The young man bowed twice, once for each of the twins. Mr. Foster had a most attractive manner-that was instantly decided by the three girls.

"I know your brother," he remarked to Cora. "Jack Kimball, of

Exmouth College."

"Oh, yes, of course. I've heard Jack speak of you, I'm sure."

"Yes, he was on our team-"

"Oh, you are the great football player," interrupted Elizabeth. She made no secret of her admiration for "great football players."

"Not exactly great," answered Mr. Foster, "but I have played some. My interest in sports has rather kept me away from society. That accounts for me not being better acquainted in Chelton, or perhaps-"

"Hello there!" came a hail from the road.

"Jack and Walter!" exclaimed Cora, as at that moment another machine came along and drew up alongside the fence which separated the highway from the meadow. "Now, won't they laugh at us!"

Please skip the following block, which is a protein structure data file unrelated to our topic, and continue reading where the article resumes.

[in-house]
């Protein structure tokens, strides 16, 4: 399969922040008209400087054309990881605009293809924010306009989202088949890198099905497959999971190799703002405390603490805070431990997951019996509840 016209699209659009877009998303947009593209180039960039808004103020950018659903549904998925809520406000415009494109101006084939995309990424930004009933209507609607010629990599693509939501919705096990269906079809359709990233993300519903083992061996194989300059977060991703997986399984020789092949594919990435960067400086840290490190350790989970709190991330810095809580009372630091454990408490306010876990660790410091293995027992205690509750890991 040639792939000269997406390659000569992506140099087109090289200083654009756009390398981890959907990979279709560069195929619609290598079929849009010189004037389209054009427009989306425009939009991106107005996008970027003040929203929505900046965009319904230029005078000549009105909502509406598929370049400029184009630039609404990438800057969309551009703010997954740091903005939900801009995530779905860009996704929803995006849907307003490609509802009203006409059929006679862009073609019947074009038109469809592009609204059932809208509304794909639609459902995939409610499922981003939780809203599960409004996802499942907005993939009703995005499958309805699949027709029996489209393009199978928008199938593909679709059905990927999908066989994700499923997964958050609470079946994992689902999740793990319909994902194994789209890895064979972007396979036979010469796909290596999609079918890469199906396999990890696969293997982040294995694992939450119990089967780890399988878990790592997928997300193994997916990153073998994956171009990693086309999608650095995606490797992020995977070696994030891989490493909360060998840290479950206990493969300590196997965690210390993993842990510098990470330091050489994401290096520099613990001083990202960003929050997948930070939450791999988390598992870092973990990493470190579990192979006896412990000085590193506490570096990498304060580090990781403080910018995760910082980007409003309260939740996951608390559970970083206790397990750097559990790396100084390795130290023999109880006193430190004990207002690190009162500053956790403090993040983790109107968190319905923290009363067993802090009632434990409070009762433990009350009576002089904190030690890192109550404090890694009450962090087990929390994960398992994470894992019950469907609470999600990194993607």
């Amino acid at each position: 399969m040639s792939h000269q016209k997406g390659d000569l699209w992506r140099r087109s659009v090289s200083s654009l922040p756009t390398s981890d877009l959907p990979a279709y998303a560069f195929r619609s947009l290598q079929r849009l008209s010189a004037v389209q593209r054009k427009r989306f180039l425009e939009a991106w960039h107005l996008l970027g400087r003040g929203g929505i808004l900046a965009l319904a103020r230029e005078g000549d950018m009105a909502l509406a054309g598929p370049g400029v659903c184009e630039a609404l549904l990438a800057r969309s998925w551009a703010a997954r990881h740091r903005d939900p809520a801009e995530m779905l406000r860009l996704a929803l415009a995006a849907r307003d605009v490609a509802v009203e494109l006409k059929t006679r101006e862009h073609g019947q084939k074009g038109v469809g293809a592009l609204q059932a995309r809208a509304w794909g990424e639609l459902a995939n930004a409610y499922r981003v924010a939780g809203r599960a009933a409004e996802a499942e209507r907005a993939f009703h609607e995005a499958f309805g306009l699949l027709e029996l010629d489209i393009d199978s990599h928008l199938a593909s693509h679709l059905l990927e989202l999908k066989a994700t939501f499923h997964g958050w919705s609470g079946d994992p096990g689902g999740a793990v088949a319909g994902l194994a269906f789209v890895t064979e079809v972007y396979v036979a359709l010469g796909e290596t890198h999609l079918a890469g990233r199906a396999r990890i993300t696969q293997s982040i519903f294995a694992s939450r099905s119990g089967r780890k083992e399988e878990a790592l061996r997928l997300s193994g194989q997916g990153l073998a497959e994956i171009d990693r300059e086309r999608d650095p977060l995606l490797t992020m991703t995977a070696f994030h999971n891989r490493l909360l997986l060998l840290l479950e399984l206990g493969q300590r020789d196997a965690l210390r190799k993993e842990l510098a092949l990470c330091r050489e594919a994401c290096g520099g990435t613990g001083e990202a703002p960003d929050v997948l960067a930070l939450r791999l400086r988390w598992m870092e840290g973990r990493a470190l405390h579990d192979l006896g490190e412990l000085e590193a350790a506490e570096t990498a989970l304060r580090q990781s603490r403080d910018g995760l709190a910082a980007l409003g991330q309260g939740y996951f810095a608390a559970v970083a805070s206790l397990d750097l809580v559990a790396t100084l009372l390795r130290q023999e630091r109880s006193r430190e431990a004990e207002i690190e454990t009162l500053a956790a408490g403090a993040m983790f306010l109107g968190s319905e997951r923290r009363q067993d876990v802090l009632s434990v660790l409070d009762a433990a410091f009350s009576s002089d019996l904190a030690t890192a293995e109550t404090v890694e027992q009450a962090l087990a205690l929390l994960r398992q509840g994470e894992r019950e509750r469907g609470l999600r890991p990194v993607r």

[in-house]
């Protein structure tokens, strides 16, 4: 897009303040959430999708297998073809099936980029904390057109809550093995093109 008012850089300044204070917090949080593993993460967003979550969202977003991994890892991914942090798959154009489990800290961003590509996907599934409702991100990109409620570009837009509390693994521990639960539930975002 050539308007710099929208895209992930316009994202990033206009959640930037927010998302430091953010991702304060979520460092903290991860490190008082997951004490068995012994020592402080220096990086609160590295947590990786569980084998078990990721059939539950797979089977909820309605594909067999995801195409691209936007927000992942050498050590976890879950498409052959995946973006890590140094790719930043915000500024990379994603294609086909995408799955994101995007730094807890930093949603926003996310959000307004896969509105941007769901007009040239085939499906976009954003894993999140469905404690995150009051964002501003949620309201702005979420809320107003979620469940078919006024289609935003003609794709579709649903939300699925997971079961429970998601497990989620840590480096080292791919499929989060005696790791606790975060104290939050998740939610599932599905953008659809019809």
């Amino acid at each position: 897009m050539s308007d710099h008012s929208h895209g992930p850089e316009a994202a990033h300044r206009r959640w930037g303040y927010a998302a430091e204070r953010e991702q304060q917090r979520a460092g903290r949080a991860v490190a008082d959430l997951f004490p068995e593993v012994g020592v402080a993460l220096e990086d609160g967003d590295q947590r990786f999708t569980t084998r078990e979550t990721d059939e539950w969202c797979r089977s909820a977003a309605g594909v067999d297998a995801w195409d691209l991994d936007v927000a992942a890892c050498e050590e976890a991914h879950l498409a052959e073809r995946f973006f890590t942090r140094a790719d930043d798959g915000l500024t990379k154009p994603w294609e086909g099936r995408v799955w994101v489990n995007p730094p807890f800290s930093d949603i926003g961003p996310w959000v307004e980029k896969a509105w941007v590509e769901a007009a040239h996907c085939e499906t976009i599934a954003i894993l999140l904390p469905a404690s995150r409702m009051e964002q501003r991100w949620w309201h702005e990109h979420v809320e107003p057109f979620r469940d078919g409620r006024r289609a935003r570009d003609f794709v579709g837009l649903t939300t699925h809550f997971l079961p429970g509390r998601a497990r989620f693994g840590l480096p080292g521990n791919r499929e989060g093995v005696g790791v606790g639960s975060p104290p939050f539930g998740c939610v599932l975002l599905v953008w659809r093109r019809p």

"Well, I declare!" exclaimed the mud-bespattered young fellow. "If that isn't Jack! And Walter Pennington is with him!"

"What's up?" called Jack, leaping from the car and running across the meadow, after a quick climb over the fence.

"A great deal is up," said Cora.

"Well-Ed Foster! Where in the world did you come from?" Jack added as he saw the young man about to alight from Cora's car.

"From the ditch," was Ed's laughing answer, as he looked down at his splattered garments. "I just got but in time to-"

"Never mind-shake!" interrupted Jack, extending his hand. "When I was a youngster, and our big Newfoundland dog came out With the stick from the pond-"